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JPEN J Parenter Enteral Nutr. 2014 Sep;38(7):817-24. doi: 10.1177/0148607113497514. Epub 2013 Jul 26.

Parenteral nutrition decreases paneth cell function and intestinal bactericidal activity while increasing susceptibility to bacterial enteroinvasion.

Author information

  • 1Surgical Service of the William S. Middleton Veteran Memorial Hospital, Madison WI, USA Department of Surgery, University of Wisconsin-Madison, Madison, WI, USA.
  • 2Department of Food Science, University of Wisconsin-Madison, Madison, WI, USA.
  • 3Reed Research Group, Department of Animal Sciences, University of Wisconsin-Madison, Madison, WI, USA.
  • 4Department of Surgery, University of Wisconsin-Madison, Madison, WI, USA Department of Surgery, Nanjing University, Jinling Hospital, Nanjing, China.
  • 5Surgical Service of the William S. Middleton Veteran Memorial Hospital, Madison WI, USA Department of Surgery, University of Wisconsin-Madison, Madison, WI, USA Kudsk@surgery.wisc.edu.

Abstract

INTRODUCTION:

Parenteral nutrition (PN) increases the risk of infection in patients with contraindication to enteral feeding. Paneth cells produce and secrete antimicrobial products that protect the mucosa from pathogens. Their loss is associated with increased host-pathogen interactions, mucosal inflammation, and altered microbiome composition.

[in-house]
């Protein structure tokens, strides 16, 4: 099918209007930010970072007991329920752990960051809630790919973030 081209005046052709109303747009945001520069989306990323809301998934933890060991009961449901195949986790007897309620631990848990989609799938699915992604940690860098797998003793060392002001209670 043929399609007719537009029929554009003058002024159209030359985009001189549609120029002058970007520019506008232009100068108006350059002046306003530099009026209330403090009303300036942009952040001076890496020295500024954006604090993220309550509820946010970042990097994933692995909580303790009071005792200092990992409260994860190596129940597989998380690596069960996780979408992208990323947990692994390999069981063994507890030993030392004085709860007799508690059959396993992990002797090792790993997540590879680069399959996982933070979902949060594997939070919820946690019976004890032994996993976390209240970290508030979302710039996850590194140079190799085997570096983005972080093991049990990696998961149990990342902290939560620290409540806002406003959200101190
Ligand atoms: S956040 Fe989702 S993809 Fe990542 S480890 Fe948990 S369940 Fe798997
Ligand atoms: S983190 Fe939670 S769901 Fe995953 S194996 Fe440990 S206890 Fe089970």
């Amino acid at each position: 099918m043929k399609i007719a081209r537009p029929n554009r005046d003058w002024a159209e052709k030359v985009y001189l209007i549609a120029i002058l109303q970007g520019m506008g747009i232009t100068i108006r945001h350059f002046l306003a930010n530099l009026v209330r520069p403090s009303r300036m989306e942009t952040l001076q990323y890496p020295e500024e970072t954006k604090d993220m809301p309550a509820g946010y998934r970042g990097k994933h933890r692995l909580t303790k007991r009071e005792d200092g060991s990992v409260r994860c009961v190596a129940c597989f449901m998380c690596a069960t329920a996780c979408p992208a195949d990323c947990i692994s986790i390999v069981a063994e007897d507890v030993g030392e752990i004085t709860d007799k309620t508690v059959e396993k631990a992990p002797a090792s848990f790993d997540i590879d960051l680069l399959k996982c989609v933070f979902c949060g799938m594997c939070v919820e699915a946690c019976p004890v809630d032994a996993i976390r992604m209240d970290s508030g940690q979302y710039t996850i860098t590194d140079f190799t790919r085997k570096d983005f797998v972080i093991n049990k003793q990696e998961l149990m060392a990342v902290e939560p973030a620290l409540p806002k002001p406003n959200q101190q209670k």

HYPOTHESIS:

We hypothesized that PN reduces Paneth cell product expression, and these changes would reduce bactericidal properties of tissue secretions following cholinergic stimulation, increase mucosal enteroinvasion, and shift the intestinal microbiome.

METHOD:

Experiment 1: Male ICR mice were randomized to Chow (n = 8) or PN (n = 8). Ileum tissue was collected for Paneth cell antimicrobial expression using RT-PCR, stimulated with a cholinergic agonist degranulate Paneth cells bactericidal activity, or used to assess bacterial enteroinvasion in EVISC. Experiment 2: Mice were randomized to Chow (n = 11) or PN (n = 8) and ileum washing was collected for 16s pyrosequencing analysis.

RESULTS:

Compared to Chow, PN decreased tissue expression of REGIII-g (p < 0.002), lysozyme (p < 0.002), and cryptdin-4 (p < 0.03). At the phylum level, PN decreased total Firmicutes but increased total Bacteroidetes, and Proteobacteria. Functionally, secretions from PN tissue was less bactericidal (p < 0.03) and demonstrated increased susceptibility to enteroinvasion by E coli (p < 0.02).

CONCLUSION:

PN without enteral nutrition impairs innate mucosal immune function. Tissue expression of Paneth cell antimicrobial proteins decreases associated with compositional shifts to the microbiome, decreased bactericidal activity of mucosal secretions and greater susceptibility of to enteroinvasion by E coli. These changes may explain in-part the increased risk of infection in parenterally fed patients.

KEYWORDS:

Paneth cells; innate immunity, cryptdins, microbiome; parenteral nutrition; small intestine

PMID:
23894173
PMCID:
PMC4843109
DOI:
10.1177/0148607113497514
[PubMed - indexed for MEDLINE]
Free PMC Article
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